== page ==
In the South, gravy is a food group! In Texas, gravy is a side dish, a must for everything from biscuits at breakfast to chicken fried steak for dinner (or I should say supper — because that is what we call the evening meal in Texas). Gravy heals the soul and makes everything better in the process.
When I hear the word gravy, I smell, then taste my grandmother’s cream gravy as she called it. The best gravy on the face of the Earth, nectar from the gods, that wonderful concoction of flour, butter (or best yet – bacon grease), and milk cooked to perfection with jus the right amount of black pepper and salt to satisfy the taste buds of even the uninitiated. My mother made wonderful gravy, but it was not the same gravy as my grandmother’s … even though, they used the exact same ingredients married in the bottom of their beloved cast iron skillet her gravy was different from her mother’s. Gravy makes everything better and everything that is better has come to be called “gravy”.
In the summer of 1992, gravy took on a whole new and different meaning to me. That summer, I along with several of my teachers took the three week NJWPT (New Jersey Writing Project in Texas) Writing Institute. This three weeks was as demanding as any graduate class I had ever taken and let me to find myself along the way. I never thought of myself as a writer although writing always came easy for me. Joyce and Eddie showed me that I was a writer and had something to share with the world. My life was in transition at that point, a secret I kept from everyone, especially my teachers. I was seeking a new principal position and would be leaving them at the end of July.
During the course of the Writing Institute, one or sometimes both of the directors would read poetry aloud to our group every day after our lunch break. This is when I was introduced to Raymond Carter’s Gravy during a reading by Eddie Wilson. This poem had special meaning to Eddie and he read it with his entire soul. I am sure somewhere along the way, I had read or heard this poem read, but Eddie’s reading made me really sit up and listen. Some people just have that way with making words familiar to you seem new and different and have them take on meaning with a fresh listen and new eyes.
Below is Carver’s Gravy:
No other word will do. For that’s what it was. Gravy.
Gravy, these past ten years.
Alive, sober, working, loving and
being loved by a good woman. Eleven years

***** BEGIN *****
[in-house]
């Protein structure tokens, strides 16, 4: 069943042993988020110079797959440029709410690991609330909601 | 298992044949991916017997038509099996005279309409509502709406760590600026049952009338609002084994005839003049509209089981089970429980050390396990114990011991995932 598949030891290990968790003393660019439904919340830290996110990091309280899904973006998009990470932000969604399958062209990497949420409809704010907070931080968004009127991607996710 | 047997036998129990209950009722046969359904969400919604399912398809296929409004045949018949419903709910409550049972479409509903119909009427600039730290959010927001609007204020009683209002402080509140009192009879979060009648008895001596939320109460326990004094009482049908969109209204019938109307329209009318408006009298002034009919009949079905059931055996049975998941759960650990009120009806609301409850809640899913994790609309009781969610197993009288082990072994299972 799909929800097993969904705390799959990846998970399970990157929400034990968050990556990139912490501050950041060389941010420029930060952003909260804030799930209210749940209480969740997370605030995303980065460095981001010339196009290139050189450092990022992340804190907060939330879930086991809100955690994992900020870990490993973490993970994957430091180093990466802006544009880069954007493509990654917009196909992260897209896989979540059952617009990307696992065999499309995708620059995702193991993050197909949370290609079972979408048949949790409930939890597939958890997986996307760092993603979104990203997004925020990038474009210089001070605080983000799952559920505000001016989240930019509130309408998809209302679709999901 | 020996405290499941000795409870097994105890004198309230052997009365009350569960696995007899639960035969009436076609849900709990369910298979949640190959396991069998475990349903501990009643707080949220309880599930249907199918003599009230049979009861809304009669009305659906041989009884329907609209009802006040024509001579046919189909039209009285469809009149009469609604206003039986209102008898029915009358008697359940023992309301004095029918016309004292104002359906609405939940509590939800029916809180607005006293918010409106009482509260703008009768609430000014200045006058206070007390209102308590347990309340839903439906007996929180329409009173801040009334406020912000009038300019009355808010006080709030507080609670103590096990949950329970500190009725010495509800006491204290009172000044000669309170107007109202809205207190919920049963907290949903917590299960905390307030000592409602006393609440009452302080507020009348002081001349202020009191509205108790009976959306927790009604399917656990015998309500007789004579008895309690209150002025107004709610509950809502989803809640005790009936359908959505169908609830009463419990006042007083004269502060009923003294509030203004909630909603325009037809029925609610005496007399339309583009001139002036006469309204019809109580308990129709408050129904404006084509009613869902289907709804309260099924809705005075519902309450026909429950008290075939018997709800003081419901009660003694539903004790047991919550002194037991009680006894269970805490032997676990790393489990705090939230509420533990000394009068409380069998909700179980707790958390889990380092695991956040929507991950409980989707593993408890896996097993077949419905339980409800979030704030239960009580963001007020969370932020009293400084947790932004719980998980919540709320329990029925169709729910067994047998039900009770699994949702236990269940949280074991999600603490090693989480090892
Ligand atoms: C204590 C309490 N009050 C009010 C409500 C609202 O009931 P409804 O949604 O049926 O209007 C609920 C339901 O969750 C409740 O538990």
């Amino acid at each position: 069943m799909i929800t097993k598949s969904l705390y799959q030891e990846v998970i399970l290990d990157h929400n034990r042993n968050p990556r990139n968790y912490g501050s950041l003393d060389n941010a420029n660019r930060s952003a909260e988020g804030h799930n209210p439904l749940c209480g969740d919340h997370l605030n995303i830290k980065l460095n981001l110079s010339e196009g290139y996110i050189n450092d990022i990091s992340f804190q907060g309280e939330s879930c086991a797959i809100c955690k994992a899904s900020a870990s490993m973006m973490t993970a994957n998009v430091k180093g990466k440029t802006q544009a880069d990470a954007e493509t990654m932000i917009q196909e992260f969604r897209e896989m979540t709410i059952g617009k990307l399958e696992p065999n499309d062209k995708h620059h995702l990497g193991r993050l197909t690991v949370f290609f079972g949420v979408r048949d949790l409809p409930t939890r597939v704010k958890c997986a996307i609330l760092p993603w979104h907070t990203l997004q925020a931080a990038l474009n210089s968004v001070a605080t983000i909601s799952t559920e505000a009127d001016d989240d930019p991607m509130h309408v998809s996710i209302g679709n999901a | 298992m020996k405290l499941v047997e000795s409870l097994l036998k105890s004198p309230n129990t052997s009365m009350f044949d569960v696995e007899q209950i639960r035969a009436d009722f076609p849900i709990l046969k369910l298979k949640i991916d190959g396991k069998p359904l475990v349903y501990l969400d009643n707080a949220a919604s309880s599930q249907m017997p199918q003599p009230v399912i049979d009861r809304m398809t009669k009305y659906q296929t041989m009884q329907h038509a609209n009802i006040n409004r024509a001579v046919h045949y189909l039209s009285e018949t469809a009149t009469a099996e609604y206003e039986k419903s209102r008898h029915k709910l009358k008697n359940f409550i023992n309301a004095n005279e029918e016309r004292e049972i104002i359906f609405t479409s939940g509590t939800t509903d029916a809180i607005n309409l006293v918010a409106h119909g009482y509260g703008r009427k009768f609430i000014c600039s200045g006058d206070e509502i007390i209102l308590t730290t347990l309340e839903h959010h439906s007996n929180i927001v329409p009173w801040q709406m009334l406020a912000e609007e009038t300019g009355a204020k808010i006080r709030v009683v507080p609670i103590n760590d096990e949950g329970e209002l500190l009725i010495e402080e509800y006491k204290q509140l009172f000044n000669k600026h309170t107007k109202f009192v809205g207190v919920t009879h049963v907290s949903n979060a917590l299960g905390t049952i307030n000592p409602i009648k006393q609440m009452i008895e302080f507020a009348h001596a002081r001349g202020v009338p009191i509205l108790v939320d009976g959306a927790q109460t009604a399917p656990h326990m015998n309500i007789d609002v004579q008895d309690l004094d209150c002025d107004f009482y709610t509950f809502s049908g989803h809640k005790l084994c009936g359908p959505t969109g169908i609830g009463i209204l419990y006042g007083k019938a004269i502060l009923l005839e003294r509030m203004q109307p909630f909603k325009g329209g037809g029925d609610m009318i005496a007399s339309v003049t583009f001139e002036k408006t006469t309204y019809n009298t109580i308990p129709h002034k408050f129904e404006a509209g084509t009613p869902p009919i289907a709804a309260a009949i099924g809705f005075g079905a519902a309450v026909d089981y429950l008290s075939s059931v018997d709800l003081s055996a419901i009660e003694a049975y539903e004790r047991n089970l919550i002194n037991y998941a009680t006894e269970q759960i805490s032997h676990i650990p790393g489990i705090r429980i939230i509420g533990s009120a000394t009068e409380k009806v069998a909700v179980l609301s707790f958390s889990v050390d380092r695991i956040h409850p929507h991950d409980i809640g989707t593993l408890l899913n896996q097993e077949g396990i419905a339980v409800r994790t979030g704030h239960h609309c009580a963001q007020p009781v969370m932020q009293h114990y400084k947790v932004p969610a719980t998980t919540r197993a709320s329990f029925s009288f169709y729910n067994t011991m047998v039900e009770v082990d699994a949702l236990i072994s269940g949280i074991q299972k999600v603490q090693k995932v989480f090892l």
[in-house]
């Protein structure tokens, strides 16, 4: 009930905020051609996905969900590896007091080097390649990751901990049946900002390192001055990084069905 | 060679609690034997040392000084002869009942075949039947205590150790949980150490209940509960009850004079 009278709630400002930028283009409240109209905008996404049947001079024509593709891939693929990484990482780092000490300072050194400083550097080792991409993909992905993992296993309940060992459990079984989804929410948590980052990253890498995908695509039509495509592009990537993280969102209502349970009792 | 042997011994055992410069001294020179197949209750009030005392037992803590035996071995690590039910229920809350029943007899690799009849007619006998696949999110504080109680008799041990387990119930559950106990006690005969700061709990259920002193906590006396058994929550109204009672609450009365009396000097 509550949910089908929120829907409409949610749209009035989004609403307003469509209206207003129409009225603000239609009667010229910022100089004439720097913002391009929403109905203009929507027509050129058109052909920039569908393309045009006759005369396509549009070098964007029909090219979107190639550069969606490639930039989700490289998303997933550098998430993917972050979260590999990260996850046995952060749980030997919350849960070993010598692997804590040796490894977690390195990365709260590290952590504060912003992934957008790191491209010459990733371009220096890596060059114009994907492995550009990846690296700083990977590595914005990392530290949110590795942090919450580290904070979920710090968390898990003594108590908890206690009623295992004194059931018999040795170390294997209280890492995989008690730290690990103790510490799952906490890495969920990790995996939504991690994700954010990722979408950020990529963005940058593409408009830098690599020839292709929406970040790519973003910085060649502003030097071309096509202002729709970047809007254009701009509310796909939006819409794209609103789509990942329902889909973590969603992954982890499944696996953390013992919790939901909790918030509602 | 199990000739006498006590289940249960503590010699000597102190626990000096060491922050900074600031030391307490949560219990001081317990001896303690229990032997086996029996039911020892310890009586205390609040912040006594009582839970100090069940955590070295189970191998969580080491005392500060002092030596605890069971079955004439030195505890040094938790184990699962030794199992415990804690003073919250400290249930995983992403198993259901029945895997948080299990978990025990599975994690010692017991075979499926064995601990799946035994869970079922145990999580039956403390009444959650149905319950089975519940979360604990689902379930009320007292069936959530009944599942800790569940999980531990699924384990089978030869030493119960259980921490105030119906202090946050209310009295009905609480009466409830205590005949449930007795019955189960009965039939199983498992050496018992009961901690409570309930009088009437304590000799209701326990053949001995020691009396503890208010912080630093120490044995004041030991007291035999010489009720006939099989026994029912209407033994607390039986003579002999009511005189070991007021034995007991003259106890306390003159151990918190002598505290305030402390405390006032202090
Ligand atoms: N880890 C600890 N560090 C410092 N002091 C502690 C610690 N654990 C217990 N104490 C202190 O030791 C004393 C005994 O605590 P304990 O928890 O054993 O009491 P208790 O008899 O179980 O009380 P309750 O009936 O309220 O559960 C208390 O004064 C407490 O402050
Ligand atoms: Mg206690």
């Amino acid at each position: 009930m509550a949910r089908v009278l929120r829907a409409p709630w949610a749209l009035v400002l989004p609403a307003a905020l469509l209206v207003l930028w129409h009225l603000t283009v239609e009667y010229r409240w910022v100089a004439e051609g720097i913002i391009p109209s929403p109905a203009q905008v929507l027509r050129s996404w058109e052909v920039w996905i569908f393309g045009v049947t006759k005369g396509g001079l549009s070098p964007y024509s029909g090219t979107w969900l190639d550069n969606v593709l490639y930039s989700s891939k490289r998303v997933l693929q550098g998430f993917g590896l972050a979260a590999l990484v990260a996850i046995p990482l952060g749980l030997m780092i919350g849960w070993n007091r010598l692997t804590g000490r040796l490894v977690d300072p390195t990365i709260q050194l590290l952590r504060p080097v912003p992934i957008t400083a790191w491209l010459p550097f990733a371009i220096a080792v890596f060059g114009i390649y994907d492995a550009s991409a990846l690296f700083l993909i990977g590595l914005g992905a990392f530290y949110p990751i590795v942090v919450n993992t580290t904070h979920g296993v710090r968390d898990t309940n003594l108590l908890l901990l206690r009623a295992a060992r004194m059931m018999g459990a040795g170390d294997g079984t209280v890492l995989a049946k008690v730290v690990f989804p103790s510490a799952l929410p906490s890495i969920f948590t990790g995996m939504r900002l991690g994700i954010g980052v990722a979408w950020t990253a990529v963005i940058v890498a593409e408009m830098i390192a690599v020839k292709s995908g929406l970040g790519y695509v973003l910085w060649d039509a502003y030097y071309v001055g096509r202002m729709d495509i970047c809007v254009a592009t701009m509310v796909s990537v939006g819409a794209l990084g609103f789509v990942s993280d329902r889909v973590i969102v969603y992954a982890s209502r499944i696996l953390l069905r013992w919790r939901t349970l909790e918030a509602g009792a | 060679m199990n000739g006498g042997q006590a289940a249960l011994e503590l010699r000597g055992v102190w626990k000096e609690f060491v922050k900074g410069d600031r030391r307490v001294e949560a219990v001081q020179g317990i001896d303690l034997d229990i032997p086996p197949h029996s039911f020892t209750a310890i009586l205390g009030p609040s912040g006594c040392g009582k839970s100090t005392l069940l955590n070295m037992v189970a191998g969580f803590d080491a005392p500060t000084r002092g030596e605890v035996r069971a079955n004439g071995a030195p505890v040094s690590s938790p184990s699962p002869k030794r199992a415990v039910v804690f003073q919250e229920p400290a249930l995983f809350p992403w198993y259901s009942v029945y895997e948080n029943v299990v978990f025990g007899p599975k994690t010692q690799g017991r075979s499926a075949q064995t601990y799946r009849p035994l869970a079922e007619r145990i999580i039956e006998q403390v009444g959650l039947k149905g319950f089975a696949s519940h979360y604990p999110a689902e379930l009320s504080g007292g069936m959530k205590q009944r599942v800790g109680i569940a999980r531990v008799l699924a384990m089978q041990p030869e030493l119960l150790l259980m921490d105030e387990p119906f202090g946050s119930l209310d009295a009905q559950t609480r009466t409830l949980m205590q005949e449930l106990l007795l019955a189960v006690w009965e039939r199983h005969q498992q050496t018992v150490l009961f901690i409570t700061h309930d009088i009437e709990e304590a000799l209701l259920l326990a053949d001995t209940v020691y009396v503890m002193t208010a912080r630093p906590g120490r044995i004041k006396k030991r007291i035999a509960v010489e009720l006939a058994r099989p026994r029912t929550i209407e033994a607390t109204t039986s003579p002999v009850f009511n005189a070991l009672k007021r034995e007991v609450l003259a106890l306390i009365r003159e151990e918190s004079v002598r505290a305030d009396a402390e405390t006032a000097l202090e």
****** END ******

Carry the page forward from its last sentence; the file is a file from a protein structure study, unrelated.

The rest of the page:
ago he was told he had six months to live
at the rate he was going. And he was going
nowhere but down. So he changed his ways
somehow. He quit drinking! And the rest?
After that it was all gravy, every minute
of it, up to and including when he was told about,
well, some things that were breaking down and
building up inside his head. “Don’t weep for me,”
he said to his friends. “I’m a lucky man.
I’ve had ten years longer than I or anyone
expected. Pure gravy. And don’t forget it.”
Now, Eddie had a beautiful voice for reading anything out loud, but this poem was his and it touched us all. Before he began reading, he dedicated the reading and the poem to his wife Joyce Armstrong Carroll, the other half of the this amazing duo teaching us how to be better writers so we could teach others.
A few years after this summer, Joyce and Eddie compiled and published a wonderful collection of those poems they read to us each day after lunch. Aptly titled Poetry After Lunch: Poems to Read Aloud, they each made a dedication to the other at the beginning of the book
Here is Eddie’s dedication to his wife Joyce – the love of his life:
because you took “the apple in exchange,”
and for all that time it’s been nothing
but gravy, for without you,
“all the toys of the world would break.”
E. E. W.
Today’s blog is dedicated to Joyce Armstrong Carroll and her husband Edward E Wilson. They opened my eyes to the joy and wonder of writing.
I also dedicate this blog to my beautiful mother and my grandmother. At their apron strings I leaned the love and joy of cooking and how to make my own gravy!
As always, I wish you peace, joy and happiness, but most of all I wish you LOVE. After all, Love is Gravy!
As Ever, Annie
*Poetry After Lunch: Poems to Read Aloud published by Absey & Co. 1997.
First Published 1/21/2013